Spire Europe, which is part of US research firm Tower Research Capital, appointed Natasha Bonner-Fomes as a non-executive director on September 6, according to a new filing by the London-based company at the UK’s Companies House.
Bonner-Fomes has over the previous decade held senior electronic trading roles at Marex Spectron, Deutsche Bank and Lehman Brothers, and was also a senior manager in the financial services advisory team at consultancy EY. She has worked as a consultant since early 2014.
Alan McGroarty, Spire’s chief executive, confirmed the appointment, saying: “We are extremely happy to have Natasha join the board of Spire Europe, and she brings with her a wealth of experience to help us navigate an ever more complex regulatory and trading environment.”
Bonner-Fomes is Spire’s first independent director, and the appointment is a further sign that the increasing size and influence of HFT firms are seeing them adopt practices more typical of banks and other organisations, ranging from capital rules to governance.
Sam Tyfield, a partner at law firm Vedder Price and HFT specialist, said the Financial Conduct Authority was speaking to firms to ensure they have independent oversight.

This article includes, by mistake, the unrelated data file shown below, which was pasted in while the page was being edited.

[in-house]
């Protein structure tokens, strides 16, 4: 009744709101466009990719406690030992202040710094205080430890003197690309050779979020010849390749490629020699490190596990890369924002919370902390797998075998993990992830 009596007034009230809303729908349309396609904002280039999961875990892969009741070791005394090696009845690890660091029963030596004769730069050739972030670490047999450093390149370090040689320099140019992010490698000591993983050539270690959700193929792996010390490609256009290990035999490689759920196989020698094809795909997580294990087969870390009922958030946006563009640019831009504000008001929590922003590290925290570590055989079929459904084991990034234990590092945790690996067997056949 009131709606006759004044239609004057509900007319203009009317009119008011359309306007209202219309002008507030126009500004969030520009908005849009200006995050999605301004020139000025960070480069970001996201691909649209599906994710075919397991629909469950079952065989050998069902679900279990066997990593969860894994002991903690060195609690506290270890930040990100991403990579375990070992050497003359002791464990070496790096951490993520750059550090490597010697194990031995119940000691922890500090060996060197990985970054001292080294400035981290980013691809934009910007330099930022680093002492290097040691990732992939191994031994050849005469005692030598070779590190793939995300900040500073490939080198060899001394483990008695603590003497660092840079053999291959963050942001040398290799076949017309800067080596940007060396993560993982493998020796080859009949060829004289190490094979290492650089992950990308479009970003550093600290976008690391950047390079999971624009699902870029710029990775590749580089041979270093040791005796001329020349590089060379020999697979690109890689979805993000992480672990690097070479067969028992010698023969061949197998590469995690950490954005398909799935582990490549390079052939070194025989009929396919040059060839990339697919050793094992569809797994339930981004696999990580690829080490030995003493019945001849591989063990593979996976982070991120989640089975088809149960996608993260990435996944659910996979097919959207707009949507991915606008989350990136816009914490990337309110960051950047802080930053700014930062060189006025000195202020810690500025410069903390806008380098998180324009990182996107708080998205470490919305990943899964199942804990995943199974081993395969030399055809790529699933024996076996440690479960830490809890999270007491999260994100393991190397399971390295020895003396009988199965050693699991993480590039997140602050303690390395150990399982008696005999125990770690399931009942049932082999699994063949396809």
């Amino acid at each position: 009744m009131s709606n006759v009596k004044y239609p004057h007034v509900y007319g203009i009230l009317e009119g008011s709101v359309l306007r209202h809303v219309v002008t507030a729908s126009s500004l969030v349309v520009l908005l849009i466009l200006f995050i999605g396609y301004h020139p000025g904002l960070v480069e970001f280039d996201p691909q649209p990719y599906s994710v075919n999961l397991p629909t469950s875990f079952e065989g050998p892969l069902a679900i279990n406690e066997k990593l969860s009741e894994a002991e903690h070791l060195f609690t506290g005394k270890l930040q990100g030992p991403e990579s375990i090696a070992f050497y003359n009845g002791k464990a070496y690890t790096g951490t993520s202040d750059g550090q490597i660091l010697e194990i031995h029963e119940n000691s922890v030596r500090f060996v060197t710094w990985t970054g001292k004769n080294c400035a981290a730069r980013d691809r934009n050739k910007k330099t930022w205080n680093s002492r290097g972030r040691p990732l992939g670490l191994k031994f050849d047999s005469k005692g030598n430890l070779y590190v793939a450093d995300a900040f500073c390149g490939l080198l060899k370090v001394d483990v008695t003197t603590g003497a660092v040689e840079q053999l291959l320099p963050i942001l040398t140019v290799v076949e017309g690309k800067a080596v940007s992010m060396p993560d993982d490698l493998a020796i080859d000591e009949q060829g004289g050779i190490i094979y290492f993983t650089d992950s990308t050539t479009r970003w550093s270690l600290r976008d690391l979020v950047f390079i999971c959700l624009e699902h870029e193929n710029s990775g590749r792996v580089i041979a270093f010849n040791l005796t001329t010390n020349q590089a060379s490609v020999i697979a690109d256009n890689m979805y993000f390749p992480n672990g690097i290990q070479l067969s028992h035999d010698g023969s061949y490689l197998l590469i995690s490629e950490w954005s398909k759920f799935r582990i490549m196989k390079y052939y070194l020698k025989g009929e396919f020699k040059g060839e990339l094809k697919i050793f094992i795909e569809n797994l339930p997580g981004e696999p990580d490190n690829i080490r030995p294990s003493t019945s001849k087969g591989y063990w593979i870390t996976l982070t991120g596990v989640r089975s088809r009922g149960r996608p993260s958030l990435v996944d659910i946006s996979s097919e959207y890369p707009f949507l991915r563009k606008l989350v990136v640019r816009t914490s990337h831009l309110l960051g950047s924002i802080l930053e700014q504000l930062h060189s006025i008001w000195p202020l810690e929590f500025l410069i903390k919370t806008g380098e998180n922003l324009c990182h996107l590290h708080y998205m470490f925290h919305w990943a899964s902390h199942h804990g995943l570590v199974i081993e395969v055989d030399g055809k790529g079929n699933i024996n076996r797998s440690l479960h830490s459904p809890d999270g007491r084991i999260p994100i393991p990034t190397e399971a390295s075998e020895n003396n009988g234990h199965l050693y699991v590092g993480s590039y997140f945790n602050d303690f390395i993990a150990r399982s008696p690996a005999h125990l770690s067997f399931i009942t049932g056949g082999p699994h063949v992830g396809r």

He said: “Senior staff can wear too many hats at the same time, giving the FCA concern that no one is holding those staff members to account.”
Spire, which was founded in 2008 and employs around 90 people, is one of a specialised group of firms that uses its own capital to trade across markets using sophisticated technology as opposed to human traders.
To give a scale of its size, Spire was the sixth-largest firm on Nasdaq‘s Nordic markets in August, trading shares worth €5.2 billion, according to data from the exchange. Nasdaq is one of the few exchanges to reveal such information.
The appointment also comes as HFT firms face tougher rules under the revised Markets in Financial Instruments Directive, or Mifid II, which will come into effect in January 2018. Germany imposed new rules on HFTs in 2013, but Mifid II will go further, including a requirement for firms to be authorised by regulators, as well as formal obligations on firms that act as market-makers.